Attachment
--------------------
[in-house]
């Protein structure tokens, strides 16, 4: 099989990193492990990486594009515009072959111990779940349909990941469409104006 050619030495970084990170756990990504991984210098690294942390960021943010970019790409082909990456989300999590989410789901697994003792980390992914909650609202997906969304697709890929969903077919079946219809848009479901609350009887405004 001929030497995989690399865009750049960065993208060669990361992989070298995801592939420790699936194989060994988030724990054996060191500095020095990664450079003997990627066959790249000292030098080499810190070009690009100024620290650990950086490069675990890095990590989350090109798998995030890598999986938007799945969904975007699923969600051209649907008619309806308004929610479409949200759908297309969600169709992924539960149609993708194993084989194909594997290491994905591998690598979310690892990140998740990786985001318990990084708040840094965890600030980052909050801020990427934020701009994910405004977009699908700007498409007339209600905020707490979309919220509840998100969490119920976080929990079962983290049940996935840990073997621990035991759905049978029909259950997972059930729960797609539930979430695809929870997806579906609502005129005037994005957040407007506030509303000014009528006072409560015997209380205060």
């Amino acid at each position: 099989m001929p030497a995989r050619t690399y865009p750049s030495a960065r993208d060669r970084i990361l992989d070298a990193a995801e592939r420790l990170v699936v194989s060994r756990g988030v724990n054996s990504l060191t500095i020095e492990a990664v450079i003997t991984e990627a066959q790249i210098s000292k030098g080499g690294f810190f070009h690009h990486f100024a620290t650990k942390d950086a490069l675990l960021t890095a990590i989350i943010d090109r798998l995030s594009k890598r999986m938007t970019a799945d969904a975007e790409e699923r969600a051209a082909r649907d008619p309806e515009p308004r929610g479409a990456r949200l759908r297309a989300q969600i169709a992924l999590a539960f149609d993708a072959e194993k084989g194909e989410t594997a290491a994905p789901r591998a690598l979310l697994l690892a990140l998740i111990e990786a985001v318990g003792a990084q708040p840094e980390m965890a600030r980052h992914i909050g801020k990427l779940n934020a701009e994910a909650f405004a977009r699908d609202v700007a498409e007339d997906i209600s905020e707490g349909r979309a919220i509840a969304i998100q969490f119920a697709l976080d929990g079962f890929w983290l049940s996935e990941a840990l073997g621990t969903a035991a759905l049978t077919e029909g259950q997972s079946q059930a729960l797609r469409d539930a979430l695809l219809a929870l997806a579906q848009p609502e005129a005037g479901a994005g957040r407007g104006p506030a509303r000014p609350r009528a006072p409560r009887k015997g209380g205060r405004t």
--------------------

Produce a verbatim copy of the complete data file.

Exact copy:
[in-house]
């Protein structure tokens, strides 16, 4: 099989990193492990990486594009515009072959111990779940349909990941469409104006 050619030495970084990170756990990504991984210098690294942390960021943010970019790409082909990456989300999590989410789901697994003792980390992914909650609202997906969304697709890929969903077919079946219809848009479901609350009887405004 001929030497995989690399865009750049960065993208060669990361992989070298995801592939420790699936194989060994988030724990054996060191500095020095990664450079003997990627066959790249000292030098080499810190070009690009100024620290650990950086490069675990890095990590989350090109798998995030890598999986938007799945969904975007699923969600051209649907008619309806308004929610479409949200759908297309969600169709992924539960149609993708194993084989194909594997290491994905591998690598979310690892990140998740990786985001318990990084708040840094965890600030980052909050801020990427934020701009994910405004977009699908700007498409007339209600905020707490979309919220509840998100969490119920976080929990079962983290049940996935840990073997621990035991759905049978029909259950997972059930729960797609539930979430695809929870997806579906609502005129005037994005957040407007506030509303000014009528006072409560015997209380205060």
């Amino acid at each position: 099989m001929p030497a995989r050619t690399y865009p750049s030495a960065r993208d060669r970084i990361l992989d070298a990193a995801e592939r420790l990170v699936v194989s060994r756990g988030v724990n054996s990504l060191t500095i020095e492990a990664v450079i003997t991984e990627a066959q790249i210098s000292k030098g080499g690294f810190f070009h690009h990486f100024a620290t650990k942390d950086a490069l675990l960021t890095a990590i989350i943010d090109r798998l995030s594009k890598r999986m938007t970019a799945d969904a975007e790409e699923r969600a051209a082909r649907d008619p309806e515009p308004r929610g479409a990456r949200l759908r297309a989300q969600i169709a992924l999590a539960f149609d993708a072959e194993k084989g194909e989410t594997a290491a994905p789901r591998a690598l979310l697994l690892a990140l998740i111990e990786a985001v318990g003792a990084q708040p840094e980390m965890a600030r980052h992914i909050g801020k990427l779940n934020a701009e994910a909650f405004a977009r699908d609202v700007a498409e007339d997906i209600s905020e707490g349909r979309a919220i509840a969304i998100q969490f119920a697709l976080d929990g079962f890929w983290l049940s996935e990941a840990l073997g621990t969903a035991a759905l049978t077919e029909g259950q997972s079946q059930a729960l797609r469409d539930a979430l695809l219809a929870l997806a579906q848009p609502e005129a005037g479901a994005g957040r407007g104006p506030a509303r000014p609350r009528a006072p409560r009887k015997g209380g205060r405004t």